One of the original devices used with the Deafnet service
Deafnet, a nationally used telecommunications system for the deaf designed by SRI, began as an attempt by the Department of Health, Education and Welfare (HEW) to bring awareness to the deaf population of the advantages of electronic mail. Ultimately, it would reach beyond that goal to one of introducing pilot email systems to be operated by deaf organizations and individuals themselves.
Funded in 1978, the SRI project first built a demonstration system that was installed at Gallaudet University in Washington, D.C., the nation’s university for the deaf. The email software was a modified version of that in use on the Department of Defense’s ARPANET, on which SRI received the very first logon in 1969. The network and email coverage expanded to include mail hosts at Boston and SRI as early as September 1979.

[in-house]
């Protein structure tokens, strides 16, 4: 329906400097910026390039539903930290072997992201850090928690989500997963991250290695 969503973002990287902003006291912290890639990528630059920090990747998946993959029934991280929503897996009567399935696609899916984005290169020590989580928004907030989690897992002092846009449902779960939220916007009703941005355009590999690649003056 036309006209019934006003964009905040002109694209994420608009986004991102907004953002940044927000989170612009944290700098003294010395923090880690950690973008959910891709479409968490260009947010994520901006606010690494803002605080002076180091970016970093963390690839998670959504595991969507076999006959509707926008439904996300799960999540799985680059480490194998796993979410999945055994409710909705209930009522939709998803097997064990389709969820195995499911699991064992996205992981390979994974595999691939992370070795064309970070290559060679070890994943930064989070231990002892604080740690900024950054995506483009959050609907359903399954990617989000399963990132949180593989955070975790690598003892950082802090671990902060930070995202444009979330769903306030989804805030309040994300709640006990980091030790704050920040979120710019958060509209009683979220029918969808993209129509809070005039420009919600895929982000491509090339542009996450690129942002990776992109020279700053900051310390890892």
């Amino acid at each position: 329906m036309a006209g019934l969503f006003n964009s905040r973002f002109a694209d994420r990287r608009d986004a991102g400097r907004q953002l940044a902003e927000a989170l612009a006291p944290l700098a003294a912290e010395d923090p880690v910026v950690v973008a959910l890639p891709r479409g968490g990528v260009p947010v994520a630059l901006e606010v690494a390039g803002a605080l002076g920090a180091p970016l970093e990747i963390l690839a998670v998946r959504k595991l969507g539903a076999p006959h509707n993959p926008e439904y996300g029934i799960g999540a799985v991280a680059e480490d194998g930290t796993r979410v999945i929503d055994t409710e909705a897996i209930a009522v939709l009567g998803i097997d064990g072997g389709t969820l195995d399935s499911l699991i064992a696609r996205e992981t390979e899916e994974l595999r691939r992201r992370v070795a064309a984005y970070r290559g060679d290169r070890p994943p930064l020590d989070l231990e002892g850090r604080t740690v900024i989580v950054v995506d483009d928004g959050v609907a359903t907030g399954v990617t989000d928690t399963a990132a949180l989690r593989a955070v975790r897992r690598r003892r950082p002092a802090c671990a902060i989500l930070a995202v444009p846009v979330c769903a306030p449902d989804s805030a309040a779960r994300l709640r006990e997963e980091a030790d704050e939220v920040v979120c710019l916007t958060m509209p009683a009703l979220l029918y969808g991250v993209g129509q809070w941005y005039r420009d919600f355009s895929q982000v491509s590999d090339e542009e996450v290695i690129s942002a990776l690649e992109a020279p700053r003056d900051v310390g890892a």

To have the email service succeed in the deaf community, it was considered essential for the businesses to be owned and operated by deaf people. Under HEW sponsorship, SRI assembled systems for nine metropolitan areas around the country in a dissemination phase. While this phase was less successful than the demonstration project for several reasons, Deafnet created awareness within the deaf community of emerging new technologies from which they would benefit.